“G’day mate,” he says to everyone he passes, in a perfect Australian accent. He is walking around Oakland’s Lake Merritt. Some people are amused by the friendly ten-year-old chirping out Australian greetings in the midst of Urban California, while others just ignore him. He doesn’t care either way. He loves his Australian lingo, and loves to use it whenever he can.
He’s really nothing like a Koala, except for his love of Australia. We have Paul Hogan to thank for that. Nothing like a little Crocodile Dundee with that shark tooth necklace round his neck to inspire romantic notions of the Outback. And a killer Aussie accent. He also eats constantly (my koala that is, not Crocodile Dundee), but thankfully not eucalyptus leaves. Koalas are a little on the lazy side – those leaves don’t provide a lot of energy – and I guess he is somewhat more lazy than the average growing boy his age. He doesn’t like to help clean up, would rather tool around on Instagram than go for a hike or a bike ride, unless it’s round the lake where he can practice his Australian. Or somewhere on a skateboard.
He calls himself the “true middle.” I don’t know how he figures that when he’s the second of four – there are really two middles, or no middles – but he says he’s the true middle. Maybe it’s because he was in the middle first.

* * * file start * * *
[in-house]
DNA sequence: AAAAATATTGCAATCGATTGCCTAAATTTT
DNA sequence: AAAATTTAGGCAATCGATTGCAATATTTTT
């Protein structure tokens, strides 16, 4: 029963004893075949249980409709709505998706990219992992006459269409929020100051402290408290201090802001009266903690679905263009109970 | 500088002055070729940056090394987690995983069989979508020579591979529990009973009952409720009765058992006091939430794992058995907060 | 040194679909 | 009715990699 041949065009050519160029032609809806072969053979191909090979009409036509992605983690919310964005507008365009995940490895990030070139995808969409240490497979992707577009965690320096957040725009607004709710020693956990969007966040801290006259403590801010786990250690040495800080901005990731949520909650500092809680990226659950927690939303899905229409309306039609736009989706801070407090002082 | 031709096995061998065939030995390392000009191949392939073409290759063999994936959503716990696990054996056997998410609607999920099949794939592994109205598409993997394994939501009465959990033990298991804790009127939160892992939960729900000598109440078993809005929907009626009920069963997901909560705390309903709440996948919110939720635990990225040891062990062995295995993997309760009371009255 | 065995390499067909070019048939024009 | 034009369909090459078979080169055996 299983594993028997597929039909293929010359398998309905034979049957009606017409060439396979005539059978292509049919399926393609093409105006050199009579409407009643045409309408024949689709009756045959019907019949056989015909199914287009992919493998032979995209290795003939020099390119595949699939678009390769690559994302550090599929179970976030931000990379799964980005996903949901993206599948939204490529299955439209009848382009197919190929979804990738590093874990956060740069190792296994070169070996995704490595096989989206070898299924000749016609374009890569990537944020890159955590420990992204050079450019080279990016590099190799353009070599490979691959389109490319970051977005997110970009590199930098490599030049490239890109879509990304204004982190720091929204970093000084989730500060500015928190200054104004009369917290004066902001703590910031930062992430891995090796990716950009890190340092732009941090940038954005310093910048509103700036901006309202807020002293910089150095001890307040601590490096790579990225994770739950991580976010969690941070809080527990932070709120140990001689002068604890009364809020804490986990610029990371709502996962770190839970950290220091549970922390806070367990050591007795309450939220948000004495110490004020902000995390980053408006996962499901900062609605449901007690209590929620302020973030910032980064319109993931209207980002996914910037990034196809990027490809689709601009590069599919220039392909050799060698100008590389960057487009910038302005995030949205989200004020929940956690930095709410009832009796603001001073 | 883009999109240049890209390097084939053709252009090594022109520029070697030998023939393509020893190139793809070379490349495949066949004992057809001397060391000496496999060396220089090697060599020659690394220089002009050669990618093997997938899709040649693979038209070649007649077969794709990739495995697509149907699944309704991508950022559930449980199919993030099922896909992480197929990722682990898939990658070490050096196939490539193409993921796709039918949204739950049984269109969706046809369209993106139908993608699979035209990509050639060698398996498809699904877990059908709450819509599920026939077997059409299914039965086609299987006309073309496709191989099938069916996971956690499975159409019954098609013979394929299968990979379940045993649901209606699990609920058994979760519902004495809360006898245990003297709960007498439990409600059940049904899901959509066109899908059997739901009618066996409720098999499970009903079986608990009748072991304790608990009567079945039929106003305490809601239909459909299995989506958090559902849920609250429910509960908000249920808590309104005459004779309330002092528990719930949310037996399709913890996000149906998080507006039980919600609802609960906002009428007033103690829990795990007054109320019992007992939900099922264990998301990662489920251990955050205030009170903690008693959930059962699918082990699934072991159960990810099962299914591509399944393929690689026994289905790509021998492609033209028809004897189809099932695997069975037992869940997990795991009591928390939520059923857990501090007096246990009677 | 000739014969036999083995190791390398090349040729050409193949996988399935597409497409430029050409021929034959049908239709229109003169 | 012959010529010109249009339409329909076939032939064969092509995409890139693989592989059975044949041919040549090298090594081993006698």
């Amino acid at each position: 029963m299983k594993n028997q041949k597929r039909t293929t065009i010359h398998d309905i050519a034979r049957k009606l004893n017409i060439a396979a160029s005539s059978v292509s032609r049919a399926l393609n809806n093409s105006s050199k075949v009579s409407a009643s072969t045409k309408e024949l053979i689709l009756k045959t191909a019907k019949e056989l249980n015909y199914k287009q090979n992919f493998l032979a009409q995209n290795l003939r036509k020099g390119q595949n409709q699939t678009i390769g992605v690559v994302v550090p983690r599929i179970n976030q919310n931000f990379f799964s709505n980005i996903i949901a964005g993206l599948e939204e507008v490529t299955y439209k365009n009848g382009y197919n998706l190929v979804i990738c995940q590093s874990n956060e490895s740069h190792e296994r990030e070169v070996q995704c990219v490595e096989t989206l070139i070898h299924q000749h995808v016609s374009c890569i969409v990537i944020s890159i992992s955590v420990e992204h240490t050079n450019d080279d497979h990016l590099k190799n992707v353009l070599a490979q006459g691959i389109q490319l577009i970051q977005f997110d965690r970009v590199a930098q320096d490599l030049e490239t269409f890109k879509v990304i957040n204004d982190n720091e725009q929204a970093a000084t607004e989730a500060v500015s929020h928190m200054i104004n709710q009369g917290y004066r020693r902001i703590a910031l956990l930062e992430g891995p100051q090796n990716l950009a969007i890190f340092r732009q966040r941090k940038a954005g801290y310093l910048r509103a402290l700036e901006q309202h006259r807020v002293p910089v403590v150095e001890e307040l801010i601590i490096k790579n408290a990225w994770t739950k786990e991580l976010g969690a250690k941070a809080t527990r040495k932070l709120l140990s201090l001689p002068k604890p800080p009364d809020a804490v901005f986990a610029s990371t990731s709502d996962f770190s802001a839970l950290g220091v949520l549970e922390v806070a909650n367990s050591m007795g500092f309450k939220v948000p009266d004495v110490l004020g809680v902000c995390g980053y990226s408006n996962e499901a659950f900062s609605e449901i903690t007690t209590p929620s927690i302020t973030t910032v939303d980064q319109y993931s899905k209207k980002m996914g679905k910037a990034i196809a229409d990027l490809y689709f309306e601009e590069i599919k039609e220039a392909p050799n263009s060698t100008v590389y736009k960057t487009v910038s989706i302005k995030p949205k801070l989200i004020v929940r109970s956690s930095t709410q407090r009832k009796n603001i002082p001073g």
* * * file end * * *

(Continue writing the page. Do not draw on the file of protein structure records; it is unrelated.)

Whatever it is, it seems like a tough place to be for him. Easily frustrated. In search of excitement all the time. If we don’t have a fun agenda for every minute of the weekend, he’s mad and disappointed. He nags to have his friends over every day. “No play dates today,” I tell him. It’s already a busy afternoon, and more kids means more chaos. “Fine,” he yells, clearly disappointed, obviously frustrated, feeling many things but definitely not fine.
He worries that plans are going to change without his knowledge. Wears me down with his questions. “Can we see The Muppets Most Wanted, Mom?” “When can we see it?” “Are we going to see The Muppets Most Wanted?” No matter how many times I assure him we will see it, it’s not enough. He wants a firm commitment, a day, a time – preferably today, right now. I can’t commit. “We’ll see it, I said we’ll see it.” My jaw is tight. “But not today. And stop nagging.”
But he has the best sense of humor. Cracks jokes, laughs so hard he cries. Loves to rap, and dance, and play DJ in the car, spinning the dial from channel to channel until he finds the just right song. No alt rock. No Billy Joel. We fight over the radio. He usually wins.
The most friendly. The biggest heart. Compassionate. Sensitive. “What did you do today, Mom?” he asks every afternoon. The others don’t even notice I have a life before 3pm.
Koalas are not actually bears. They are marsupials – like kangaroos and wombats – with a pouch for their babies. A pouch where the young ones feel safe and secure and taken care of. My koala throws his arms around my neck, squeezes me close. I know he’s frustrated when he does that, worried about something, wants to feel safe with me. He plants big kisses on my cheeks every morning.
And yesterday he did something amazing. I wasn’t home, and an elastic band came off his braces. He called me. Here we go, I thought. I’ll have to schedule an appointment, find the time…
“Mom, I called the orthodontist and told them what happened. They said it’s not a big deal and I can just come in tomorrow morning, but I said I had to ask my mom.”
Did I mention that he’s ten? I think he might be leaving the pouch…
I wonder if he spoke to the orthodontist in an Australian accent?
This post was written as part of the April A to Z Challenge. To read more of my A to Z posts click here.